COVID-19 has Sparked a New Wave of Innovation Across Consumer Industries, According to Accenture Research - Seite 2
Dawn of the “third space”
The pandemic forced a rapid shift to employees working from home, with many expressing that they want flexibility in how and where they work moving forward. More than three-quarters (79%) of respondents said they would like to occasionally work from a “third space” — a location other than their home or place of employment — and more than half said they would be willing to pay up to US$100 per month out of their own pockets to work from a café, bar, hotel, or retailer with a dedicated space. This highlights a potential opportunity to grow revenue for the hospitality and retail industries.
The desire to work from a “third space” is accompanied by a shift in attitudes towards business travel. Half (46%) of respondents said they have no business travel plans post-pandemic, or they intend to cut previous business travel by half. How long this view will hold firm remains to be seen, but the current outlook indicates that the return to travel will resume principally within the leisure market, pushing the industry to adapt and become even more efficient to make up for lost income.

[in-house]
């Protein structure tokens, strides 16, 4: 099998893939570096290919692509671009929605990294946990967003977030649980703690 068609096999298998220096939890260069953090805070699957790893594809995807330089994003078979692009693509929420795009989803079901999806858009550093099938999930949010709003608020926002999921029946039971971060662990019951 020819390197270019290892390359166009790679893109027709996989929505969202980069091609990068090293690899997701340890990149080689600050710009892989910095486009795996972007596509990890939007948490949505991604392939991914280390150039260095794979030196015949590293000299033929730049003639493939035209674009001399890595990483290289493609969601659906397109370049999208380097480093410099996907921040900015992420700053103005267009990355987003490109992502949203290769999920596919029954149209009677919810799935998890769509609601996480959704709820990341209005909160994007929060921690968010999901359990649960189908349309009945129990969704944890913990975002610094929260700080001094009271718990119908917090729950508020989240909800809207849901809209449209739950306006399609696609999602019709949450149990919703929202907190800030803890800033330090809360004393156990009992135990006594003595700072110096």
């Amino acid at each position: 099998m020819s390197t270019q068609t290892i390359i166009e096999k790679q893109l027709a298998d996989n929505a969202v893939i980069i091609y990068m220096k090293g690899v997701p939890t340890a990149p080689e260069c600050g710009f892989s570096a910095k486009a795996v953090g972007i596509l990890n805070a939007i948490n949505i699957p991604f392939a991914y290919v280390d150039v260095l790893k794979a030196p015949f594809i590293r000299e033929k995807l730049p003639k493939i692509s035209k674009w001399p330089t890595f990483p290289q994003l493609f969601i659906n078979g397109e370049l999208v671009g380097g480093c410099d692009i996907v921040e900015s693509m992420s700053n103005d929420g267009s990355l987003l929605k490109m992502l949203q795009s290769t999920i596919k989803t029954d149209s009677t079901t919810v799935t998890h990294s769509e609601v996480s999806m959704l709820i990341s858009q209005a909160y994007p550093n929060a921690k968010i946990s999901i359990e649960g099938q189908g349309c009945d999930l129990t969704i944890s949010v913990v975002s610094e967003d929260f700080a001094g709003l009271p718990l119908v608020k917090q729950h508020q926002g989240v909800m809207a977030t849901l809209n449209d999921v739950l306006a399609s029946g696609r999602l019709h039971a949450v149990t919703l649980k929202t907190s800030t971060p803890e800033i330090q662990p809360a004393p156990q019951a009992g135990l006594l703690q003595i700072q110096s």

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“The pandemic has forced 'creative pragmatism', especially for travel and hospitality firms grappling to find additional revenue streams during the crisis,” said Emily Weiss, managing director and head of Accenture’s global travel industry group. “Some hotels turned rooms into pop-up restaurants while others experimented with offering temporary office space to customers seeking a ‘third space’ to work. While there has been experimentation with innovation in select pockets, companies need to scale these new services and address travelers' renewed focus on health and safety, for example, by using the cloud to help enable fully contactless interactions.”
Shifts in consumer habits are here to stay
Not only do people think some of their work habits and travel plans have likely permanently changed, many also think their shopping habits have evolved for the long haul. The latest research supports Accenture’s previously released findings that the dramatic rise in e-commerce is likely to remain or accelerate further. For instance, the proportion of online purchases for products such as food, home décor, fashion, and luxury goods by previously infrequent e-commerce users — defined as those who used online channels for less than 25% of purchases prior to the outbreak — has increased 343% since the outbreak.